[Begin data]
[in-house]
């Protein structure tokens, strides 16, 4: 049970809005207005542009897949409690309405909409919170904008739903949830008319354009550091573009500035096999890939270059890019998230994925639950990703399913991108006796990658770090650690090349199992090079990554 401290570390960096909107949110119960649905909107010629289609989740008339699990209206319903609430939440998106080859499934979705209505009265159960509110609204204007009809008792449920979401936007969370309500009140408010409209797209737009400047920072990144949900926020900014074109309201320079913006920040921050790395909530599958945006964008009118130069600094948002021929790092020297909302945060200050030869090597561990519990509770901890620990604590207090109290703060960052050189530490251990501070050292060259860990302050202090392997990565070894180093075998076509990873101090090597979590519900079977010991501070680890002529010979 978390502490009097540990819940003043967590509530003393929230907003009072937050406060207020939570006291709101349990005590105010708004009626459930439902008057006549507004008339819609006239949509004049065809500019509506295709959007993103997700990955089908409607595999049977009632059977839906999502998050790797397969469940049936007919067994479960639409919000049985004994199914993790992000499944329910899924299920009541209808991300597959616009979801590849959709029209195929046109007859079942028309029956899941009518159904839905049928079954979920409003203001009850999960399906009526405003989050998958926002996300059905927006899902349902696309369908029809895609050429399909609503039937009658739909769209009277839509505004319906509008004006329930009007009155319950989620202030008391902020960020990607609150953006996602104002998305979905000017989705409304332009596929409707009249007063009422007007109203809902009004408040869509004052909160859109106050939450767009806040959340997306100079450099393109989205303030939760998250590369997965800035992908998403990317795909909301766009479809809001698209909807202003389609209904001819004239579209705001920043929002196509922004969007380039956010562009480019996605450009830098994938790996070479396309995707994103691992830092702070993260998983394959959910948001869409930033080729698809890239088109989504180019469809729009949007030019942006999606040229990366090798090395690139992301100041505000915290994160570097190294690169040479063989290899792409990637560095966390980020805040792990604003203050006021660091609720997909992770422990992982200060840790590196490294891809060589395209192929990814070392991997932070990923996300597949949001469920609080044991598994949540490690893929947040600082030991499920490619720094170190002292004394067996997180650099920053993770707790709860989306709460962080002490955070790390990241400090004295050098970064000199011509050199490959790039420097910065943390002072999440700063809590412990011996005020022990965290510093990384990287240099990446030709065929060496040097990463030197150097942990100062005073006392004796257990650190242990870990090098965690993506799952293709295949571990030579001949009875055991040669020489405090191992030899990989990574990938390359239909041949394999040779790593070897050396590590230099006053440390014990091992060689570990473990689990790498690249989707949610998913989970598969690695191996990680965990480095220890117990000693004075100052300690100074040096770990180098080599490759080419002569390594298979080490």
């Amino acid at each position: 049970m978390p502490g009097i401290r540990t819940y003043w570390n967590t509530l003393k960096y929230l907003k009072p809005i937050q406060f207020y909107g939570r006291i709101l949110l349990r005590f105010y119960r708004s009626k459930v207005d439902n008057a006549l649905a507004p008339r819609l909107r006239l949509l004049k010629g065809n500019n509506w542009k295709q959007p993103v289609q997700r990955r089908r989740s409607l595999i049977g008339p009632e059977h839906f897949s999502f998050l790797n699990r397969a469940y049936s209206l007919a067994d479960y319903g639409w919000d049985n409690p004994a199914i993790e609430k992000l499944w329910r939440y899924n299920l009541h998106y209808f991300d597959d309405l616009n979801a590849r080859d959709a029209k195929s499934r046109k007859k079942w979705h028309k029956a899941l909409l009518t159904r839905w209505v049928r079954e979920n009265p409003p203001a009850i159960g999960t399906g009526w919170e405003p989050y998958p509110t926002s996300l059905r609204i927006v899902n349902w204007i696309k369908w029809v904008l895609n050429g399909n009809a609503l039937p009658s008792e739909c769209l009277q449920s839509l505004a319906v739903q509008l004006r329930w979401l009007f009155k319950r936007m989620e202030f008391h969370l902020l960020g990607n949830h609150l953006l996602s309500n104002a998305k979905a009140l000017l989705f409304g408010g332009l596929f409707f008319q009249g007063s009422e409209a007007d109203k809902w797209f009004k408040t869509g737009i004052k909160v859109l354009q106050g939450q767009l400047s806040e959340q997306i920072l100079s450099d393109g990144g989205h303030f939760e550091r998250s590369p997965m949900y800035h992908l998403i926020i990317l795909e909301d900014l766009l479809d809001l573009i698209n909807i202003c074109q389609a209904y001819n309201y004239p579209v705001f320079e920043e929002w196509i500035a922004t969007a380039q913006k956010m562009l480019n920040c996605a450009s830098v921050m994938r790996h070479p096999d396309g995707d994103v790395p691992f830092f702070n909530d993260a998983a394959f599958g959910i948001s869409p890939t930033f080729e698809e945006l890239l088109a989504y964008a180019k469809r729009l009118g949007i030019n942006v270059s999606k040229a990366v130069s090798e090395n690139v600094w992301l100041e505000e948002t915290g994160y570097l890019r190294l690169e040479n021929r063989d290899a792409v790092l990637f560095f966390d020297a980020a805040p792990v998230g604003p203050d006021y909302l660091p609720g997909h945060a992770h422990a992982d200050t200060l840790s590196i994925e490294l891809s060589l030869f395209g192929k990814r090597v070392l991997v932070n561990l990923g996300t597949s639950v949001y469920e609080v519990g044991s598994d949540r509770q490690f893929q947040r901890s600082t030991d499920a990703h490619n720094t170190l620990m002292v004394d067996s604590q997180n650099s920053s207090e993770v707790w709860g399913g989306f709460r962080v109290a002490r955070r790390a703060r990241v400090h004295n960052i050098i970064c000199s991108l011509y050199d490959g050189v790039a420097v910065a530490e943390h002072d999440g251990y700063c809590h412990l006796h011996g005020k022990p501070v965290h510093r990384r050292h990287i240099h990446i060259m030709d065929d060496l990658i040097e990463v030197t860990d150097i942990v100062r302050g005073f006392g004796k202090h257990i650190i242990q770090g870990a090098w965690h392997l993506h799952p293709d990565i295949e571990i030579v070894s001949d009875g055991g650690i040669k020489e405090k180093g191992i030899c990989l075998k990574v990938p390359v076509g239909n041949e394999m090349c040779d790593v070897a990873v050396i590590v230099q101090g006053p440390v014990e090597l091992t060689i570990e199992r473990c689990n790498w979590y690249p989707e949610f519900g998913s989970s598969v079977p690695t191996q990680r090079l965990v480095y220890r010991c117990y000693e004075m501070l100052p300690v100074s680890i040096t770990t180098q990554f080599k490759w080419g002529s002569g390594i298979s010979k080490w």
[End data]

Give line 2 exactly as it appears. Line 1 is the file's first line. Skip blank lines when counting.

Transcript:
């Protein structure tokens, strides 16, 4: 049970809005207005542009897949409690309405909409919170904008739903949830008319354009550091573009500035096999890939270059890019998230994925639950990703399913991108006796990658770090650690090349199992090079990554 401290570390960096909107949110119960649905909107010629289609989740008339699990209206319903609430939440998106080859499934979705209505009265159960509110609204204007009809008792449920979401936007969370309500009140408010409209797209737009400047920072990144949900926020900014074109309201320079913006920040921050790395909530599958945006964008009118130069600094948002021929790092020297909302945060200050030869090597561990519990509770901890620990604590207090109290703060960052050189530490251990501070050292060259860990302050202090392997990565070894180093075998076509990873101090090597979590519900079977010991501070680890002529010979 978390502490009097540990819940003043967590509530003393929230907003009072937050406060207020939570006291709101349990005590105010708004009626459930439902008057006549507004008339819609006239949509004049065809500019509506295709959007993103997700990955089908409607595999049977009632059977839906999502998050790797397969469940049936007919067994479960639409919000049985004994199914993790992000499944329910899924299920009541209808991300597959616009979801590849959709029209195929046109007859079942028309029956899941009518159904839905049928079954979920409003203001009850999960399906009526405003989050998958926002996300059905927006899902349902696309369908029809895609050429399909609503039937009658739909769209009277839509505004319906509008004006329930009007009155319950989620202030008391902020960020990607609150953006996602104002998305979905000017989705409304332009596929409707009249007063009422007007109203809902009004408040869509004052909160859109106050939450767009806040959340997306100079450099393109989205303030939760998250590369997965800035992908998403990317795909909301766009479809809001698209909807202003389609209904001819004239579209705001920043929002196509922004969007380039956010562009480019996605450009830098994938790996070479396309995707994103691992830092702070993260998983394959959910948001869409930033080729698809890239088109989504180019469809729009949007030019942006999606040229990366090798090395690139992301100041505000915290994160570097190294690169040479063989290899792409990637560095966390980020805040792990604003203050006021660091609720997909992770422990992982200060840790590196490294891809060589395209192929990814070392991997932070990923996300597949949001469920609080044991598994949540490690893929947040600082030991499920490619720094170190002292004394067996997180650099920053993770707790709860989306709460962080002490955070790390990241400090004295050098970064000199011509050199490959790039420097910065943390002072999440700063809590412990011996005020022990965290510093990384990287240099990446030709065929060496040097990463030197150097942990100062005073006392004796257990650190242990870990090098965690993506799952293709295949571990030579001949009875055991040669020489405090191992030899990989990574990938390359239909041949394999040779790593070897050396590590230099006053440390014990091992060689570990473990689990790498690249989707949610998913989970598969690695191996990680965990480095220890117990000693004075100052300690100074040096770990180098080599490759080419002569390594298979080490």